Aug. 21, 2023

Augmented reality technology helps non-speaking autistic population find their voice

UCalgary-developed HoloBoard system helps autistic students with motor skills and communication
Three people wearing AI headsets
Madison Imber, centre, and Dr. Lorans Alabood help set up the HoloLens 2 for Eric Herzog. Becca McInnes

For many autistic people, simply communicating with others can be a near-insurmountable challenge, with many not being able to speak at all.

A visionary project from the University of Calgary’s Schulich School of Engineering (SSE) aims to give this population a true voice.

This groundbreaking research is exploring the use of Microsoft’s augmented reality (AR) device called HoloLens 2, paired with a system a UCalgary team developed called HoloBoard, to train non-speaking autistic individuals with alternative communication modes by enhancing their motor skills.

It’s part of a project spearheaded by SSE researcher Dr. Diwakar Krishnamurthy, PhD, in collaboration with Dr. Mea Wang, PhD, of the Faculty of Science and Dr. Vikram K. Jaswal, PhD, of the University of Virginia, and in partnership with the non-speaking autistic community.

HoloLens 2 acts similarly to a standard virtual reality (VR) device with one main difference: the visor on the headset is transparent, allowing the user to see their real-world surroundings. Using the HoloBoard system, interactive holographic images emerge in the room via the headset. The concept of the system is for the user to practise their pointing and motor skills by interacting with the holographic keyboards and educational content that virtually appear in front of them.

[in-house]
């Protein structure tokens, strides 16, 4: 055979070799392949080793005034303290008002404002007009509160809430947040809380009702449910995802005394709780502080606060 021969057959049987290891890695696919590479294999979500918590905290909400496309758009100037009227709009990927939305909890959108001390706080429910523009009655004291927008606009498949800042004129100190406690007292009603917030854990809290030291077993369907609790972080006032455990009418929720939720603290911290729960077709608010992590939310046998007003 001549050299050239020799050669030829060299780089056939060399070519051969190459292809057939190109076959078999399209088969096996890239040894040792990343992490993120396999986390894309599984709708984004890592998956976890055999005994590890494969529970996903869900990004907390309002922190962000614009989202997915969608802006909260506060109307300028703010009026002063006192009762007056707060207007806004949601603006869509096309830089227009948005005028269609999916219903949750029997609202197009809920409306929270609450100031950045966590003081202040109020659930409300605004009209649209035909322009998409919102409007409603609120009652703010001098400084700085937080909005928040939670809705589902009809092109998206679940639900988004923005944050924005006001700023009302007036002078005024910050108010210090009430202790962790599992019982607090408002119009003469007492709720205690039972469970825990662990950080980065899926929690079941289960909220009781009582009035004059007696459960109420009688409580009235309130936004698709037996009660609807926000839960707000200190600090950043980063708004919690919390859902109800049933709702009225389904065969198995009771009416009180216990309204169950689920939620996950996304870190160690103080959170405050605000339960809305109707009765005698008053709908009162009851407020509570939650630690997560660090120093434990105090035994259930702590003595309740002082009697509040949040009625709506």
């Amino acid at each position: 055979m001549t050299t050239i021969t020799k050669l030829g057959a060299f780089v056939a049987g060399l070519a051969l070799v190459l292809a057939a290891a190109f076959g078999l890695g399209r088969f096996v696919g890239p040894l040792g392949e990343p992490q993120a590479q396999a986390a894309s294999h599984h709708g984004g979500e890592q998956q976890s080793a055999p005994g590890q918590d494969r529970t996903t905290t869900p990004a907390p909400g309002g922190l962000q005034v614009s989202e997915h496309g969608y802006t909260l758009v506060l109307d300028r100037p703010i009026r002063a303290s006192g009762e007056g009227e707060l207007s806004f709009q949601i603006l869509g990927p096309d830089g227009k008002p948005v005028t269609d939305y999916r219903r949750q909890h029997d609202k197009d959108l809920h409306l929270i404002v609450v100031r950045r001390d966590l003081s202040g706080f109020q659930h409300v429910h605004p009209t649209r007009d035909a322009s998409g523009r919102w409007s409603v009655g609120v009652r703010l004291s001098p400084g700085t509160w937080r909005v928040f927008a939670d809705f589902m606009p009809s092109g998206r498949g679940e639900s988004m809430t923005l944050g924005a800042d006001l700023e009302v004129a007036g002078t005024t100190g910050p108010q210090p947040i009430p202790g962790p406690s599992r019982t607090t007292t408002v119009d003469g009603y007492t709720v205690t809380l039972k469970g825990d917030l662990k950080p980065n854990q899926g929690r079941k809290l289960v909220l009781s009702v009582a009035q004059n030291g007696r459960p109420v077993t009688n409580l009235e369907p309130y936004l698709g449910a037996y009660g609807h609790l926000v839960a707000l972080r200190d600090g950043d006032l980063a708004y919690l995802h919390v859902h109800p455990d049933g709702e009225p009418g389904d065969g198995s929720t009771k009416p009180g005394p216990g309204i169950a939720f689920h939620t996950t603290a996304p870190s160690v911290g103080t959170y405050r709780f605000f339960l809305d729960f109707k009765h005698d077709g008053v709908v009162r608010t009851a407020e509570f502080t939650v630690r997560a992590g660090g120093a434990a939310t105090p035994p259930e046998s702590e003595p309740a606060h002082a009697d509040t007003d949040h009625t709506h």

View of the keyboard from the AI device.

View of what can be seen through the HoloLens 2 executing the HoloBoard system.

Becca McInnes

Not only does the HoloBoard help users communicate, it can also help improve movement, explains Madison Imber, a Rapid Prompting Method (RPM) practitioner with Mentoring Minds, who has been working with autistic students for the past seven years. RPM practitioners like Imber customize the delivery of educational lessons to fit the unique sensory and motor profiles of a student — a technique that has informed the UCalgary team’s research.

“Many non-speaking autistic individuals also have apraxia, which, simply put, is a disconnect between the brain and motor movements,” Imber says. “Apraxia makes it difficult for many non-speakers to engage meaningfully in their environment without adequate supports. The HoloBoard system can provide such supports in a thoughtful way through holographic interactions. I have seen progress in many of the participants’ abilities to navigate 3D environments and interact with virtual objects.”

Working together for change

Collaboration between the researchers and subjects has been apparent throughout the process of developing the HoloBoard prototypes. Imber and her clients have been working with the UCalgary team since summer 2022 and input from the non-speaking autistic participants is deeply valued by the research team.